Welcome to The Simply Convivial Audio Blog! Releasing weekly on Wednesdays, this podcast brings you short & meaty focus sessions to help you keep your head in the game as a classical homeschool mom. Check out the podcast page here and please leave a review. Thanks!
Fortiter fideliter forsan feliciter, or Repentance
Season 1: Education is for life
This motto keyed into a vague notion I’ve been pondering lately: The idea of focusing more on the process, on doing what I should do, and leaving the results, the outcome, to God. The world recommends setting SMART (specific, measurable, actionable, realistic, timely) goals, where the focus is on achieving measurable results. But, doesn’t the Bible focus more on obedience and trust? And aren’t so many of the things we strive for as mothers and home-educators not exactly measurable?
Yes, getting dinner on the table or taking the kids to the dentist could be accomplished as a SMART goal, but these things are small parts of a bigger vision and goal that is not at all measurable, not even all that specific, and much too long-term to be “timely”: raising healthy, happy, godly children.
The motto means “bravely, faithfully, perhaps successfully.” What I love about this motto is the reminder that so often the results are not in our hands. We are called to obey faithfully, but God gives the increase – in His time, in His way – and it often doesn’t look like what we expected. We can’t control how things will work out, but we can control whether or not we obey, right here, right now. We can trust that God will work it all out in the end.
Get all the mottos as pretty printables:
Read the original post: A Life of RepentanceListen: Resources:
- George Grant: Education is repentance
- Martin Luther: 95 Theses
- Why You Want to Give Up Homeschooling
Simple Sanity Saver: Brain DumpOnce you have a full brain dump, you have a clear head, but you also have a notebook full of random bits - some vitally important and some trivial. Now what? Now you process. Before you can process, you need to have a planning system in place so that you can trust you won't lose that vitally important information. In short, you need a reliable calendar, a place for notes that you actually look at, and a habit for working through task lists. Work the Plan walks you through setting up these systems and building the habits of using them if you need further help there. Processing the brain dump will also take multiple sessions over the course of a week or more. It's sort of like you've totally emptied a closet (your brain) and now you have a pile of treasures and junk heaped up in front of you. It's time to sort through it and figure out what you're going to keep and what you're going to throw away. So the best first processing step with your brain dump is to go through with a black pen and delete. Toss the trash. Delete the unrealistic expectations. Cross off the worries. Let go of the outside pressures. Delete whatever you can. If you aren't sure you should delete it or if you just aren't ready to, there's another option. We'll cover that in the next sanity saver segment.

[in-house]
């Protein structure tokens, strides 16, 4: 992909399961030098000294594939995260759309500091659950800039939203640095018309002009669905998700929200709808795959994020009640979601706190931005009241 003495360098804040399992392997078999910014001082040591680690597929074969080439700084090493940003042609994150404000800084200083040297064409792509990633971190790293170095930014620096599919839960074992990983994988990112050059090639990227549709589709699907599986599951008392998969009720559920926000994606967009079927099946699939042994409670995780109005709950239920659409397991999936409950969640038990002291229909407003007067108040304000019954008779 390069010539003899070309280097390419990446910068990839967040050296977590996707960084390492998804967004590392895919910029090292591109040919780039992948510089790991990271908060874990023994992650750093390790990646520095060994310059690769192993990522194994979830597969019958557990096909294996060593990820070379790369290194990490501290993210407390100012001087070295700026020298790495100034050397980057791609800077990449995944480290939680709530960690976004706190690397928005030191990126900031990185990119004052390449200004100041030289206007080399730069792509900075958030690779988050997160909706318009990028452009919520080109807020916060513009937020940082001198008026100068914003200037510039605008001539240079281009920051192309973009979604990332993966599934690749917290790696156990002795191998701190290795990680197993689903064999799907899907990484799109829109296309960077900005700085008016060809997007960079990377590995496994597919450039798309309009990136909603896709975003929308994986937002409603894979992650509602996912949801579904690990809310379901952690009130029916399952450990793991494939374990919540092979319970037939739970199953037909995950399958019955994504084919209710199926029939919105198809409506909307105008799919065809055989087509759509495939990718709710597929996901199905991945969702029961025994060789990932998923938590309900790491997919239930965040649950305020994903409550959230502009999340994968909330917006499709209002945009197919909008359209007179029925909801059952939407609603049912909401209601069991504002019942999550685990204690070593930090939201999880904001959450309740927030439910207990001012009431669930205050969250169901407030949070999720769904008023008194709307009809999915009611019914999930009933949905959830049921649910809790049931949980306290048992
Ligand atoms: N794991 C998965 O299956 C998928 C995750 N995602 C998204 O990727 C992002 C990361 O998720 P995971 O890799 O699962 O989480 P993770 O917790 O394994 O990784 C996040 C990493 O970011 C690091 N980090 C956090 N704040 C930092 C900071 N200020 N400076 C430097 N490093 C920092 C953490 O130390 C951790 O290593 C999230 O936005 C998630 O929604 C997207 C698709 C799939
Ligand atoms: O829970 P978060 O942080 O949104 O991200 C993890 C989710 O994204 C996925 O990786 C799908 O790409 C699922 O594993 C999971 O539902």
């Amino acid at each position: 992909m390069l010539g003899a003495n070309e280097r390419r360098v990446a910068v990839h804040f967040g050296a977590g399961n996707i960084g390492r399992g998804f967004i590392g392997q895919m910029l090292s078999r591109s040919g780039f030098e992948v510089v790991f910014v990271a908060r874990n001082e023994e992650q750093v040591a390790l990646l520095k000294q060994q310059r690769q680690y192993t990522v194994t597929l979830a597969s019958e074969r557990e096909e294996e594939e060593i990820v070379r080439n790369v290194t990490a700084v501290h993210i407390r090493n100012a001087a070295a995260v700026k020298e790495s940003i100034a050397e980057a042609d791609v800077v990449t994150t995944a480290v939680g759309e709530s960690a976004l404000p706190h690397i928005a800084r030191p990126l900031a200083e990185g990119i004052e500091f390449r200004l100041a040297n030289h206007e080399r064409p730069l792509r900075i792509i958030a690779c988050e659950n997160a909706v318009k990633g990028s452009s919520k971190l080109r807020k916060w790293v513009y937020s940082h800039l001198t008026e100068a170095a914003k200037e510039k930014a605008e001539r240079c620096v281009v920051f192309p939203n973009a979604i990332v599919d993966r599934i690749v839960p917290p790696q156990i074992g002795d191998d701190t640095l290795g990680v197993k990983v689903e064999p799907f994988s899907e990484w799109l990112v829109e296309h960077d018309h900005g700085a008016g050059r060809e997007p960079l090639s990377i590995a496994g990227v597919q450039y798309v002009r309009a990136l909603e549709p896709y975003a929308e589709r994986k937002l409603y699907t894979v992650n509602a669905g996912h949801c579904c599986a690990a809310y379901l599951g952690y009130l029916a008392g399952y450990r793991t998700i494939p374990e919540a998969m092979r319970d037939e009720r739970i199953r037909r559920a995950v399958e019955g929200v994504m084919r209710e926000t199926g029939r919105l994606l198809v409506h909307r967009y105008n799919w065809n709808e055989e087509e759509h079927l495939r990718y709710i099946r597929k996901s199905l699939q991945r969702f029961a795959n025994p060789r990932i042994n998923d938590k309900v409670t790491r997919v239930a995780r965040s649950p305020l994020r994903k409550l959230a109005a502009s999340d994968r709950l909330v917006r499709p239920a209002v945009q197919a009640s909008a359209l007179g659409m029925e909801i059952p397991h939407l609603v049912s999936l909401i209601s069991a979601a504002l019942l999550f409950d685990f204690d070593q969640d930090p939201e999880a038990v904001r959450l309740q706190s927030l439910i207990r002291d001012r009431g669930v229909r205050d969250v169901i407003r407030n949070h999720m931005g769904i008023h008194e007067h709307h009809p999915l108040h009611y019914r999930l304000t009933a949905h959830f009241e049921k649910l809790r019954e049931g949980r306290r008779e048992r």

Declutter your head before you declutter anything else:
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